The production had asked the artists early in preproduction to recommend a type of clothing and material that they could recreate digitally and work with effectively without too many complex effects. In spite of their recommendations for something fairly close fitting and controllable, the wardrobe was made of varied, thin light materials in flowing layers that rippled in the wind, incorporating hair, bone and more feathers. At least three full costumes were needed for Maleficent as an adult, another as a teenager and another as a young girl. The costumes were beautiful but each one required simulation tests and careful fabric matching. As with the pixie’s hair, the character effects team took these simulations right through the animations, adjusting as they went.

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“The fabric was sometimes a problem on set, getting tangled with rigs and wires, or the rigs might be visible through the material,” said Darren. “We had to build a hero CG wardrobe to replace parts of her body where rig clean-up wasn’t possible. We had detailed copies of all the materials, broke down the wardrobe panel by panel, and scanned Angelina in full costume at the character and texture shoot. Then the CG elements were animated to precisely follow her performance. From the very beginning, we made side-by-side tests of the animated wardrobe against Maleficent performing.

The pixie’s clothes represented a more exotic set of tasks because they were made of flower petals, leaves, bark and other natural materials that had to move and function like clothing but keep their identifiable, organic traits like veins and ridges. The question here was how to design them to move dynamically with the characters but not break or look rigid. Darren said, “We actually tried making up pieces of a wardrobe with real plants to see what would happen in real life. It took a lot of experimenting especially when the fuzzy, organic materials were interacting with Thistletwit’s curly hair style.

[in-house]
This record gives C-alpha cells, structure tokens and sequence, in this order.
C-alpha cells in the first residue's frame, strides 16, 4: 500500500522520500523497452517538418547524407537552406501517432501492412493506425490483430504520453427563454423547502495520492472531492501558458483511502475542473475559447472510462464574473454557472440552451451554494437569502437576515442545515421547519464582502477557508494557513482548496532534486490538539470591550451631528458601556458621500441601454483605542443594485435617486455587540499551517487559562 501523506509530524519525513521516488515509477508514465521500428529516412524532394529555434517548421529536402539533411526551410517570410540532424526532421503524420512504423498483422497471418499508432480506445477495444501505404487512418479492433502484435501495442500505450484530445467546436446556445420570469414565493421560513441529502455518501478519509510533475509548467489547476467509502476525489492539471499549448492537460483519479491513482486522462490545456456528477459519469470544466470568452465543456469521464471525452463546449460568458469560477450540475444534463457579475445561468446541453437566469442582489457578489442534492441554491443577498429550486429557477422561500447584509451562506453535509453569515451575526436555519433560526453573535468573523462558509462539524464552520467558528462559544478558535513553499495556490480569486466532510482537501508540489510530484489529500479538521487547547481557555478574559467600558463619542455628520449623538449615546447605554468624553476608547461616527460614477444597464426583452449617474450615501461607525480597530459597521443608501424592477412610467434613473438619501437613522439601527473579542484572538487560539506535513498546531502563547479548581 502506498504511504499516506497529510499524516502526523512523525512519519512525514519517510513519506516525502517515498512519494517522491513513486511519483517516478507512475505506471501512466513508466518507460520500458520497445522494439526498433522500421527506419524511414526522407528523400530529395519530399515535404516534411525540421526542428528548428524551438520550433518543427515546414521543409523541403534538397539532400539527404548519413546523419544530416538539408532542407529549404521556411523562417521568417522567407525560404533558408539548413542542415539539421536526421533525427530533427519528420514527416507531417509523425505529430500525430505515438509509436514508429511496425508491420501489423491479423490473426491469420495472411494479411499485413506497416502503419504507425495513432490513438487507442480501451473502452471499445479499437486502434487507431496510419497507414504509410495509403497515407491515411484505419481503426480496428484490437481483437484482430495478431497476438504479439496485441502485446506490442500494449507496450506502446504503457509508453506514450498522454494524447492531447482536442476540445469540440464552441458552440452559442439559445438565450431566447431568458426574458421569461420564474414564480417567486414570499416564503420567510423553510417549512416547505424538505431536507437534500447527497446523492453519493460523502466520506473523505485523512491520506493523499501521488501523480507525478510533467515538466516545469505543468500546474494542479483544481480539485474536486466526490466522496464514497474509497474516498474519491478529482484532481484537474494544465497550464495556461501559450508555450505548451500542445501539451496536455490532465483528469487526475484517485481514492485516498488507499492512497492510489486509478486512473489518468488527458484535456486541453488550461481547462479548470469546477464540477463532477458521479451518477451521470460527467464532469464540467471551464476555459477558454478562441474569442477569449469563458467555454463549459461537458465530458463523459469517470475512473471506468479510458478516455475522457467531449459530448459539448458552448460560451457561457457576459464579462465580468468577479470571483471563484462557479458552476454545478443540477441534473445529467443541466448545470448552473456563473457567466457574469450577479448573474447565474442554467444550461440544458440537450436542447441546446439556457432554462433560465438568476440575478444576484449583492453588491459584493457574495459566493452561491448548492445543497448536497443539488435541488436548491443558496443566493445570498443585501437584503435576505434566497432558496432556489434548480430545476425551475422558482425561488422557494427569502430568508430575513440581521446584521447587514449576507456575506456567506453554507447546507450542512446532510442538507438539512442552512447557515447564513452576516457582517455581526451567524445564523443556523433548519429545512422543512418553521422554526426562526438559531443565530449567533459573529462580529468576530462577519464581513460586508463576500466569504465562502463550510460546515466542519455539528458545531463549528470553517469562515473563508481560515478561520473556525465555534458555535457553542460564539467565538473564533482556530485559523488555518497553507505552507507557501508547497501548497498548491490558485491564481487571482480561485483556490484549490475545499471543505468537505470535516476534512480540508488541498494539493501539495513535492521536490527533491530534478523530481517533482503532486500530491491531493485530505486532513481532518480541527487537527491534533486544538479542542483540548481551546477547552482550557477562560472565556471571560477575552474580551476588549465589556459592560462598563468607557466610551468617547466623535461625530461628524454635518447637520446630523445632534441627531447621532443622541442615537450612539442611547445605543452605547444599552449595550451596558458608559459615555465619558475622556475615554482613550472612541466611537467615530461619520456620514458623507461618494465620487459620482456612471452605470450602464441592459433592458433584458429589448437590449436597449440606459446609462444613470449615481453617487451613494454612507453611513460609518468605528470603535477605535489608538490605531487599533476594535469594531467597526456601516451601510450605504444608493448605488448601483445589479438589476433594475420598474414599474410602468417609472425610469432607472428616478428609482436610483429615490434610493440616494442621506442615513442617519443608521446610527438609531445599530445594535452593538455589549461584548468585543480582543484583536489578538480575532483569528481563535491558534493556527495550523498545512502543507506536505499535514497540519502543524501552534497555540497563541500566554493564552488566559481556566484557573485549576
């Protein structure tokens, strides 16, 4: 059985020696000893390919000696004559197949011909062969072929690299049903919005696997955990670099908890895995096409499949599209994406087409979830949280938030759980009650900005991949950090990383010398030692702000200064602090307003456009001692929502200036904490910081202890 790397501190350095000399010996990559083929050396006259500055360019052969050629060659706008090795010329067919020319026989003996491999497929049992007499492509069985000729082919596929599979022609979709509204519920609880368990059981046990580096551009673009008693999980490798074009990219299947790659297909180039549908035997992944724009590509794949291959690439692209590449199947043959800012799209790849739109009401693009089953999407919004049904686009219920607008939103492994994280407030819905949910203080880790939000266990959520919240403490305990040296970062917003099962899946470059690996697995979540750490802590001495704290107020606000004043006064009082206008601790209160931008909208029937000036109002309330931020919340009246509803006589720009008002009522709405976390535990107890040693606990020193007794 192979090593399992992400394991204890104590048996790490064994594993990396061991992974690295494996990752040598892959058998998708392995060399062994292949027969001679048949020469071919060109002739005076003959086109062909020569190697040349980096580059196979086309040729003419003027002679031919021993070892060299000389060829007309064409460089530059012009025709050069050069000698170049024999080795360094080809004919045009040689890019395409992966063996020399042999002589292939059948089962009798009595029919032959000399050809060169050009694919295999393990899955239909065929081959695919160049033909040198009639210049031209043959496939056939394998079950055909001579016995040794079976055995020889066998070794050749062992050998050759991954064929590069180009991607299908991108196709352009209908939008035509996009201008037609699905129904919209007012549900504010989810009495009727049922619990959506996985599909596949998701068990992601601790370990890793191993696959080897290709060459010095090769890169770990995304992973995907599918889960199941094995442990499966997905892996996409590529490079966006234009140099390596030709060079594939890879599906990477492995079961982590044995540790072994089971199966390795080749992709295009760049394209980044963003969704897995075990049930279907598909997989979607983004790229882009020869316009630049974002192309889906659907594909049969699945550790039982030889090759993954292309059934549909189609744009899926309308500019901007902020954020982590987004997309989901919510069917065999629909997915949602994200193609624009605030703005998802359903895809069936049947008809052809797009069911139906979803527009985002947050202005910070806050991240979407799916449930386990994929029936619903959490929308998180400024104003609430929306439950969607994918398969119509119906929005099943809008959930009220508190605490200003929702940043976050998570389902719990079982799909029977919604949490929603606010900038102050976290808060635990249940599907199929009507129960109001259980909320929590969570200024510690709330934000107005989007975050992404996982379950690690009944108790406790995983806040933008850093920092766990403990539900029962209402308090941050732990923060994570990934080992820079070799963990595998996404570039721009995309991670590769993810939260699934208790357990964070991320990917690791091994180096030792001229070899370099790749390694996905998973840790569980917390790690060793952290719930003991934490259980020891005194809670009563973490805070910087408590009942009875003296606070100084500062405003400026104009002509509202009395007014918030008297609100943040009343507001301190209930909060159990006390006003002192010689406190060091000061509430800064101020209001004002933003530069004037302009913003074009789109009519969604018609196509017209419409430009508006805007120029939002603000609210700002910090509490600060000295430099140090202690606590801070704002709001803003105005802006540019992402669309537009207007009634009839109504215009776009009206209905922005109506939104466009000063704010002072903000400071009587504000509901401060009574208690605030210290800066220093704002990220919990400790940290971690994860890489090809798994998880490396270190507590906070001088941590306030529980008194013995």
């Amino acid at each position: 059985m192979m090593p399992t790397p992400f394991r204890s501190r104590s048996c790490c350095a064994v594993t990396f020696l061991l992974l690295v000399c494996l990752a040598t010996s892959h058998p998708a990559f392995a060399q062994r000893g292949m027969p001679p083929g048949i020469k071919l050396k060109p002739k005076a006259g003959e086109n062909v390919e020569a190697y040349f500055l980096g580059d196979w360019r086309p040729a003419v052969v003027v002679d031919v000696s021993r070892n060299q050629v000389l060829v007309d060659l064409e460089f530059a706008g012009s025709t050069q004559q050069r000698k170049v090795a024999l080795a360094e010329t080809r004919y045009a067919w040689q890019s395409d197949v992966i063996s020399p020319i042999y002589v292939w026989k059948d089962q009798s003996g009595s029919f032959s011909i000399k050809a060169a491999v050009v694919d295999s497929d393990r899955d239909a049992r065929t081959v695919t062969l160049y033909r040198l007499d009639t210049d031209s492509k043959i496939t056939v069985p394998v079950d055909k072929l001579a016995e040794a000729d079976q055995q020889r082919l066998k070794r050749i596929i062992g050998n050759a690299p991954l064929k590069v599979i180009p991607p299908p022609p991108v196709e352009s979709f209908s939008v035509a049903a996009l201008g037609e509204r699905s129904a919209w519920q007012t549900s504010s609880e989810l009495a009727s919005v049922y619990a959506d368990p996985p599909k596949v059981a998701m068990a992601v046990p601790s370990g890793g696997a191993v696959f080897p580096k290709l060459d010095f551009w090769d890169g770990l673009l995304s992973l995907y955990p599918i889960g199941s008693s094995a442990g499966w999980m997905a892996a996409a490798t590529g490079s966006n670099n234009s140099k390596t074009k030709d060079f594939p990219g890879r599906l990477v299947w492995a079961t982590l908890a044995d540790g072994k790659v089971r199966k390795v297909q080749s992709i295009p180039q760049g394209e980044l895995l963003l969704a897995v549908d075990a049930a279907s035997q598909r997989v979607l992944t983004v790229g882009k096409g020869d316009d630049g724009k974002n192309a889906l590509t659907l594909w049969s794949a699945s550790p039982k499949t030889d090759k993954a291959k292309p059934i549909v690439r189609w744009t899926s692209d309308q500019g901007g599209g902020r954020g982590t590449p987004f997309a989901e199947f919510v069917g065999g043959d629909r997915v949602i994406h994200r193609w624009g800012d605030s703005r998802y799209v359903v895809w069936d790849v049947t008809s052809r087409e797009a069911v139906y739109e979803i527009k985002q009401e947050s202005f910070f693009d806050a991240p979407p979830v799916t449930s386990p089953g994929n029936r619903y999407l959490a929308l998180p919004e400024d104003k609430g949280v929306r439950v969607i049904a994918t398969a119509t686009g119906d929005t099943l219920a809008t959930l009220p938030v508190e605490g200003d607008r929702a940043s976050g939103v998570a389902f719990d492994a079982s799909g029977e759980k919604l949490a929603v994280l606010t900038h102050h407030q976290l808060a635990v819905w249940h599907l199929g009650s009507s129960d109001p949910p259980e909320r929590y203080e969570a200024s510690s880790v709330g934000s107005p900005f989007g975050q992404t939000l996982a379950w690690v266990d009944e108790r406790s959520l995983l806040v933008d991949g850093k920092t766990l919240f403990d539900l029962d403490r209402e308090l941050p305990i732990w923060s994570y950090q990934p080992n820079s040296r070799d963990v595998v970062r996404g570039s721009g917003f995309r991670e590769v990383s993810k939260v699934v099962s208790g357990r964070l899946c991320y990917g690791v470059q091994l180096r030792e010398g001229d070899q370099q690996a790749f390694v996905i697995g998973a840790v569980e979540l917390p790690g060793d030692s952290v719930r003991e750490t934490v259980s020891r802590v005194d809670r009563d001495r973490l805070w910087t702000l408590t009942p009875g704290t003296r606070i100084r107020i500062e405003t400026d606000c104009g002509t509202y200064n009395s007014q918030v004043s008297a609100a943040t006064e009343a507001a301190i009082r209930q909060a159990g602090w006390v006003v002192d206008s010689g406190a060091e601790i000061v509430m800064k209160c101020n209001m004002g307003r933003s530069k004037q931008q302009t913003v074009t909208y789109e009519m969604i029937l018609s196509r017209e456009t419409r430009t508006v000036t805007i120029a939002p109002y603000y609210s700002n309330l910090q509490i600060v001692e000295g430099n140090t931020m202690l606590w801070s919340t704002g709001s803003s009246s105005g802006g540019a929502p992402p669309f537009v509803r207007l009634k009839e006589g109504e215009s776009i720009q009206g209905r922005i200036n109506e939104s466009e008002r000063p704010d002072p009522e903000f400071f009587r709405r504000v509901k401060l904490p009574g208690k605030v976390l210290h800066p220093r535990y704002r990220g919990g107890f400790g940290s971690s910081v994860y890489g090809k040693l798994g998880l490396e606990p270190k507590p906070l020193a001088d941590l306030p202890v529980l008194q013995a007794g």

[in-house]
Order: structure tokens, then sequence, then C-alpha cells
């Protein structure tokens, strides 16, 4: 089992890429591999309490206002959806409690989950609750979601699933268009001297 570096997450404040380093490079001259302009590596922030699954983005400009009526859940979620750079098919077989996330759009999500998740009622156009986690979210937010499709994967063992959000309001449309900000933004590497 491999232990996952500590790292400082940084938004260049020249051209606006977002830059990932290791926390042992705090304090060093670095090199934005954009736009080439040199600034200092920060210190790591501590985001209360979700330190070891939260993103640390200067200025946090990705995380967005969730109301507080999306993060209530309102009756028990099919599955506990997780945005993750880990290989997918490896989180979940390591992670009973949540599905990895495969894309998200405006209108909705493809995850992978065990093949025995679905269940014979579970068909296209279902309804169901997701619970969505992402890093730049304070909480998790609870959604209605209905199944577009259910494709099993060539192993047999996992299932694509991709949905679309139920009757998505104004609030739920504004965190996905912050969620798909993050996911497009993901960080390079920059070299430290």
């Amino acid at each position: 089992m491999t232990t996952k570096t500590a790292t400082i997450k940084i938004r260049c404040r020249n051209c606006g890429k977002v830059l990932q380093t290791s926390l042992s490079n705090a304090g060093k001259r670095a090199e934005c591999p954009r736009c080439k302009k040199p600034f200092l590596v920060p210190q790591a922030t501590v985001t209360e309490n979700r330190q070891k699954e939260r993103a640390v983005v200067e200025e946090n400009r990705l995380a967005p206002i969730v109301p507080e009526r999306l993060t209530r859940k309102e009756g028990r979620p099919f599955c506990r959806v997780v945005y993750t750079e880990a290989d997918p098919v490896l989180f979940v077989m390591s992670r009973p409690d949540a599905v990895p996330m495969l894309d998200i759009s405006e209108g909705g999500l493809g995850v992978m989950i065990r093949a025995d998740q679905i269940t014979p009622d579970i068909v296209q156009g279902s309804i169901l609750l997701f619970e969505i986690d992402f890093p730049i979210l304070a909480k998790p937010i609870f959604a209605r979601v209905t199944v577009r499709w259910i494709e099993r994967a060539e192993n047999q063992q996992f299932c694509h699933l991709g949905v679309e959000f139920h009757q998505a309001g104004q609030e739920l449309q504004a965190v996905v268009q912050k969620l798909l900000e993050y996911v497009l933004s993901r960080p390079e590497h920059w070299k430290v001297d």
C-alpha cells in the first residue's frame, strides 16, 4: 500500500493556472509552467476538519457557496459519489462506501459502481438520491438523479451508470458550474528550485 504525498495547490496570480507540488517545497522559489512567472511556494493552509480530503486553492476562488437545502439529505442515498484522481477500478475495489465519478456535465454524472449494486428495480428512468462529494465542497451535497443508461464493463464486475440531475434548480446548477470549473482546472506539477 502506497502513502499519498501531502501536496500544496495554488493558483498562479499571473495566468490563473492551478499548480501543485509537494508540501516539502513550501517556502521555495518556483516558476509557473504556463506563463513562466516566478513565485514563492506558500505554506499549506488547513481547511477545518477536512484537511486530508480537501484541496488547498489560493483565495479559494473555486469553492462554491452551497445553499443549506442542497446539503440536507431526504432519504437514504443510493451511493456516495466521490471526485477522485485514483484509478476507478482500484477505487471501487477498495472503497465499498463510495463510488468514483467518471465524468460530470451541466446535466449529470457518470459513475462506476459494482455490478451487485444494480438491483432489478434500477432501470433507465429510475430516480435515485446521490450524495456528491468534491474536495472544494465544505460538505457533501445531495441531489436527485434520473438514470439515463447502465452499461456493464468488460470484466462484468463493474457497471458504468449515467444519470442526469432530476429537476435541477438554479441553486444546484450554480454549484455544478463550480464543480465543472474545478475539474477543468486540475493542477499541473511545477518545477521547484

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Living Wings

Maleficent’s wings were critical elements of the story and involved the work of several teams at Digital Domain. As a help and guide to the CG and compositing teams, Angelina and the younger actress playing Maleficent as a girl had prosthetics attached to their backs in the position where the CG would be attached. This was photographed from many angles with tracking markers to suit any shot and body position. They sometimes wore practical wings on set as well but these served mainly as a guide for where and how they would be positioned in shots and were not actually used in the final movie.

“The director wanted the wings to have personality and also exist as an extension to Maleficent’s own character, mirroring how she felt but retaining a life of their own,” Kelly said. “They consisted of hundreds of feathers, each one individually modelled and detailed. A key problem was collision of the feathers with each other and interpenetration. Many of the initial collision errors were prevented by the animation rig itself, but not entirely, so that individual adjustment was needed. We would first animate the wings with a lower resolution rig to define the moves, and then go back over the shots working at a higher resolution to look for feather errors and enhance their looks.”

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The rig allowed the wings to bend, flex and perform freely and also allowed the artists to control the shape, feel and look of the long flight feathers at all times, arranging them with the smaller feathers to avoid interpenetration. Darren said, “Unlike real birds’ wings they did not have a predictable set of moves, and Maleficent required complete control over every shape they assumed in any given pose. At times the animators had to make certain poses and positions that real wings of this design could never really accomplish, such as fitting into small spaces, look correct and natural.”

Ruffling System

Design reference for Maleficent’s wings included eagles, but the actress Angelina Jolie also liked the look of some slow motion footage of an owl in flight, especially at moments when the feathers ruffled in the wind. The artists were able to add a ruffling system to accommodate individual feather movements. “It’s an example of a controlled procedural system. Created in Maya, it isn’t a strictly physically accurate simulation because you can control how far it goes and give it different patterns or random noise patterns to simulate the wind blowing,” Kelly said.